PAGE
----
Water brings life to Jamestown
Months after flooding, The Salvation Army helps residents return home.
By Courtney Culpepper –
Heavy rains last September caused flooding across Colorado’s Front Range from Colorado Springs to Fort Collins. In some areas, a week’s worth of rain totaled annual precipitation levels, which sparked federal emergency declarations in 14 counties.
In the small mountain community of Jamestown, 12 miles northwest of Boulder, 14-inches of rain in 48 hours caused severe infrastructure damage that months later is still keeping residents from returning home. Houses lay in piles of wood and metal covered by remnants of the waters that brought them down. Shovels, bottled water and boxes of hardware supplies fill the Jamestown Town Hall.
Jamestown Flood Project Manager Erika Archer said at the time of flooding, the town was isolated as all roads down the mountain were overwhelmed by water. Residents fled to higher ground and sought shelter in the town’s elementary school, remaining there for two days before being airlifted to safety.
Clean water, she said, is the high priority concern in Jamestown and as it becomes available, families will return home. And then, Archer said, “Our community can help with its own recovery.”
In February, The Salvation Army and the American Red Cross jointly purchased 17 1,650-gallon cisterns for clean water that allowed 17 Jamestown families to go home.
“The residents of Jamestown are resilient and very committed to their community,” said Sherry Manson, emergency disaster services director in the Intermountain Division, who spearheaded the Army’s relief efforts following the floods. “The water cisterns will enable many to return, which will help restore the sense of community and foster a quicker recovery.”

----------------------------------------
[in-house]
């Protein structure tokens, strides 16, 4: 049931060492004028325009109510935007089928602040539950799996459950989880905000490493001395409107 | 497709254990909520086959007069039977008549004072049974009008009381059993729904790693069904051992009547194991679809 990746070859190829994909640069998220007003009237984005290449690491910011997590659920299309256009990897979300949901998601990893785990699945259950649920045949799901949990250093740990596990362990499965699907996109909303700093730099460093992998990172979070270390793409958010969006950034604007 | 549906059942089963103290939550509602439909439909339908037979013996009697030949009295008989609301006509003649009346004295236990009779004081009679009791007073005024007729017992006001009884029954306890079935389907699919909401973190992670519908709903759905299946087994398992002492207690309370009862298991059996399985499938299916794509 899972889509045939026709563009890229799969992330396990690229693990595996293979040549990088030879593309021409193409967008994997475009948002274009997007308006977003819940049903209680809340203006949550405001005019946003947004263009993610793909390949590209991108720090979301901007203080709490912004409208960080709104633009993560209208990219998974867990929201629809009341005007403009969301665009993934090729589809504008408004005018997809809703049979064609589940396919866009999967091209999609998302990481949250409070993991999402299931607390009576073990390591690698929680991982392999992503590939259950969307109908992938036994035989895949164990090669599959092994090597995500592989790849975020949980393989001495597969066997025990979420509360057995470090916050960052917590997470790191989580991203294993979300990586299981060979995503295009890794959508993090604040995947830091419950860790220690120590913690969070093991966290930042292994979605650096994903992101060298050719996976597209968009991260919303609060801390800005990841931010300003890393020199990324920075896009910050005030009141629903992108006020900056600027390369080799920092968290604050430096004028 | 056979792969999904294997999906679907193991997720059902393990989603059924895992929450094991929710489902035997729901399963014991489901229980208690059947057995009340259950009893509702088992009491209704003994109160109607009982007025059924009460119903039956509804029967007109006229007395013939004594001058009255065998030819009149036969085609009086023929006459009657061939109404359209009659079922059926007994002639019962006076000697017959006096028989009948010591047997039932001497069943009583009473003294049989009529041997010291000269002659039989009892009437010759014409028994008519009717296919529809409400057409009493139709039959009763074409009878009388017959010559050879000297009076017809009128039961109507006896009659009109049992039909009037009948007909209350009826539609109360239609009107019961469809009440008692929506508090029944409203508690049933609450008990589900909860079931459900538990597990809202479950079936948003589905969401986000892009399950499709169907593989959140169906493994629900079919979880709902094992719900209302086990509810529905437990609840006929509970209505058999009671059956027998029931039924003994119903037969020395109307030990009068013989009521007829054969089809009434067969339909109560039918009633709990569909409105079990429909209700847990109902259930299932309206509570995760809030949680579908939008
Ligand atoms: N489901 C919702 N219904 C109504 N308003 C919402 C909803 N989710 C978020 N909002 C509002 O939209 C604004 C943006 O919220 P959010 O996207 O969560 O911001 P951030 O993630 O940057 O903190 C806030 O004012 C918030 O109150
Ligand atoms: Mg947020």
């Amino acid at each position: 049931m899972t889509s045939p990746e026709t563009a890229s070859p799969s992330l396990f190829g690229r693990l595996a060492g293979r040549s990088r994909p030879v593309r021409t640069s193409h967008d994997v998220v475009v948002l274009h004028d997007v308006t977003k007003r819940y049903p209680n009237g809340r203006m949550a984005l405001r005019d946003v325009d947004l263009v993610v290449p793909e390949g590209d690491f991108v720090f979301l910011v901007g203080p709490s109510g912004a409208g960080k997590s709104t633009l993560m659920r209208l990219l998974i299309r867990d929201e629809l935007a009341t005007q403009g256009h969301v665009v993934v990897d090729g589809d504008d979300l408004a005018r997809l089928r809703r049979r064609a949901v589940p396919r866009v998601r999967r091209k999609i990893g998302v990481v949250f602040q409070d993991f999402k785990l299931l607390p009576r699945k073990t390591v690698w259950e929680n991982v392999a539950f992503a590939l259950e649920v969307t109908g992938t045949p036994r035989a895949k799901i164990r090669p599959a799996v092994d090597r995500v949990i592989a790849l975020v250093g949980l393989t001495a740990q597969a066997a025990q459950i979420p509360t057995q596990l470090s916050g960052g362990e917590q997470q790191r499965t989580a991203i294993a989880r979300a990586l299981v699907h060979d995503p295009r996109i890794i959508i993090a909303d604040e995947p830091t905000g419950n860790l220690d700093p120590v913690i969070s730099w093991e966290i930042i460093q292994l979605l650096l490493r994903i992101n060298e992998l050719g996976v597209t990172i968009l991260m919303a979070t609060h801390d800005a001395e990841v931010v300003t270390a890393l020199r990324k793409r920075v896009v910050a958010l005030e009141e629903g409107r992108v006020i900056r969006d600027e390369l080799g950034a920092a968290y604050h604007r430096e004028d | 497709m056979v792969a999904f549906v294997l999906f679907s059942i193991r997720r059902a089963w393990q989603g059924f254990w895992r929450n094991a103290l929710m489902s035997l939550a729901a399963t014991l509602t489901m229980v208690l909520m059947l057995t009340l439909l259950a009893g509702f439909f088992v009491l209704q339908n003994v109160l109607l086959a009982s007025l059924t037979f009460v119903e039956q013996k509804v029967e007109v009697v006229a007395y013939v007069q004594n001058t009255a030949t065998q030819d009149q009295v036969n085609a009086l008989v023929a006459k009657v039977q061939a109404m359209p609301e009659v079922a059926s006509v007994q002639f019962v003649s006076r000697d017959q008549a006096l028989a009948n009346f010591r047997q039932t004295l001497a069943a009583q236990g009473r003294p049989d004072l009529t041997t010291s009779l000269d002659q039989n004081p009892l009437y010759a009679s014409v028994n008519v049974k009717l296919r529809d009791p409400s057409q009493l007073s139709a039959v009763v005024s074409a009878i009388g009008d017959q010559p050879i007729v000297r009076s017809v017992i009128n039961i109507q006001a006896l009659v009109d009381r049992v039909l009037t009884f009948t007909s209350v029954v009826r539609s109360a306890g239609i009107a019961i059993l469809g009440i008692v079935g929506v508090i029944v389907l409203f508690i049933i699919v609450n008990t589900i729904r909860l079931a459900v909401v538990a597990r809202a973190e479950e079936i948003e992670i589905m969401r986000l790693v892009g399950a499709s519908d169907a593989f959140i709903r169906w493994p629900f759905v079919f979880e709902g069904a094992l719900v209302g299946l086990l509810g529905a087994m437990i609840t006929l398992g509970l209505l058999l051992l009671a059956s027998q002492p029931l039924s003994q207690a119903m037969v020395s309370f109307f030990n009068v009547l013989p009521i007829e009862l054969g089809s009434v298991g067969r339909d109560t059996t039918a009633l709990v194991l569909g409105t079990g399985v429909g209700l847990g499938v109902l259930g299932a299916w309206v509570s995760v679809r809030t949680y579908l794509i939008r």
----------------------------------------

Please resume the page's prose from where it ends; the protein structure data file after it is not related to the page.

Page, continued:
The Salvation Army and the American Red Cross are working with Mile Hi Water, a local company based in Boulder County, to provide the water. Carl Loven, owner of Mile Hi Water, visited the homes of these 17 families to install the cisterns. As a volunteer firefighter for the Boulder Mountain Fire Protection District, Loven served nearby during the Colorado floods as a first responder.
“It was important to us to invest relief and recovery dollars into local businesses as a way to further contribute toward the long-term recovery of our flood-affected communities,” said George Sullivan, director of community resilience and preparedness for the Red Cross of Colorado. “In addition to helping the Jamestown families, this project is also helping inject strength into the local economy.”
The town now faces waning resources as financial aid has diminished. Rental assistance provided by government agencies and non-profit organizations is running out as groups struggle to balance the needs of multiple counties impacted by the disaster.
With just 300 residents, Jamestown is a close-knit community.
“There’s just a closeness [in Jamestown] that I’ve never experienced anywhere,” said FEMA representative Elizabeth DiPaolo, who was assigned as FEMA’s volunteer agency liaison to Jamestown after the floods. “They have this bond that is 100 years old…it is a community committed to each other.”